To answer this, let’s consider three separate questions.
- What is a pharmacist?
- What is modern pharmacy practice?
- What do you mean, science-based pharmacy?
Let’s start with the term, pharmacist. Among the health professionals, only the pharmacist has medications at the core of his training. Training is university level, and after four to six years of training, graduates emerge with Bachelor or Doctorate degrees. The pharmacy curriculum is rigorous and includes anatomy, physiology, biochemistry, pharmacology, toxicology, and therapeutics. New pharmacists are well trained to prevent, identify, and resolve drug-related problems.
At its heart, modern pharmacy practice is now squarely at the intersection of modern medicine and Main Street. No other health professional is as readily available as a pharmacist. As more and more formerly fatal diseases are fast becoming chronic illnesses due to remarkably innovative new medications (e.g., HIV and cancer therapies), the pharmacist’s role is changing from being simply the dispenser of medicines to a health professional well positioned to help people access and use medications more effectively and rationally. An in some areas, pharmacists are earning limited prescribing privileges.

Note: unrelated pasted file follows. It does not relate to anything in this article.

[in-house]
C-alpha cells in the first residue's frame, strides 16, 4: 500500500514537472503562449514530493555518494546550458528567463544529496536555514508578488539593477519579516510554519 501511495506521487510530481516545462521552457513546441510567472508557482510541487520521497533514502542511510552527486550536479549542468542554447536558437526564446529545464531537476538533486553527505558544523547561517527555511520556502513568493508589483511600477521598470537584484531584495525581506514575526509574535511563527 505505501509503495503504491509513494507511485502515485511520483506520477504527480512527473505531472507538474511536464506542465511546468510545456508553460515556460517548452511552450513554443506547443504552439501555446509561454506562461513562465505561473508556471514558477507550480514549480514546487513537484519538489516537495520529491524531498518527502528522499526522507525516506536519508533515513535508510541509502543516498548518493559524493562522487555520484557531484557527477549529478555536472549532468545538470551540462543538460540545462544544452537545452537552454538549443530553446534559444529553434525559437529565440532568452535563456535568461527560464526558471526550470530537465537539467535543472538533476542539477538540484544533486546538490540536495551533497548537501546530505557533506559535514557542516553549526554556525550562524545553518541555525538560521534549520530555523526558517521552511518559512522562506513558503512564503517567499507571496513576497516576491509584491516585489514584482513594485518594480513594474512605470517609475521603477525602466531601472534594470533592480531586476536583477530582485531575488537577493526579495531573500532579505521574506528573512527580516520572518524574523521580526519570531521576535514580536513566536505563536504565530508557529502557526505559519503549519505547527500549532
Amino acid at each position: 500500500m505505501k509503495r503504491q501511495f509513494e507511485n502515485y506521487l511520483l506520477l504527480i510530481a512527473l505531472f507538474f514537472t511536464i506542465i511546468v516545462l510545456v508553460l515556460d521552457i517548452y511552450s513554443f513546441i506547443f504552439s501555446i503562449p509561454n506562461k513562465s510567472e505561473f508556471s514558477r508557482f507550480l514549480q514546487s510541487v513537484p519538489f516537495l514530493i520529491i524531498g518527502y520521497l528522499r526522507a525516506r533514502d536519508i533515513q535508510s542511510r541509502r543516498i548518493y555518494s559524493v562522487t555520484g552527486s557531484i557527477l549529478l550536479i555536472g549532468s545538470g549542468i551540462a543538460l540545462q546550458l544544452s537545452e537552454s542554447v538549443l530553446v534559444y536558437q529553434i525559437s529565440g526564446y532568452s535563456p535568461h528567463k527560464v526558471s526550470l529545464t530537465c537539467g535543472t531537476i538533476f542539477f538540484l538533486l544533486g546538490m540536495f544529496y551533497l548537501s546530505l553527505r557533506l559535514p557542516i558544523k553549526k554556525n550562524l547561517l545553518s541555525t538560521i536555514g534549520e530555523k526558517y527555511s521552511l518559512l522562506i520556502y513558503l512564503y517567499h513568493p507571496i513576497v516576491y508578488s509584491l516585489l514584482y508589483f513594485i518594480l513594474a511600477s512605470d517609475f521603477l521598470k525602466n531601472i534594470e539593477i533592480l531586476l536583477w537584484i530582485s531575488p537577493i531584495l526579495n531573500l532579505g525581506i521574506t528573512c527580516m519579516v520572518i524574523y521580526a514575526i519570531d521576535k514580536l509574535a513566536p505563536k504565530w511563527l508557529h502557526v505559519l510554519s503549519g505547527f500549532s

Pharmacists can work in a variety of settings – not all of them pharmacies: Hospitals, long-term care, insurance companies and government are areas you’ll find pharmacists working. But the vast majority of pharmacists (at least in North America) work in the the “community” or retail pharmacy setting – the local drug store. So for most pharmacists, practicing their profession means being both an entrepreneur as well as a health professional.
Retail pharmacies can vary widely, from a pharmacy counter with almost no “front shop”, to mega-boxes where the pharmacist is hidden at the back behind the cosmetics, milk, and sadly, often lots and lots of unproven, pseudoscientific, questionable products – quackery. Continue reading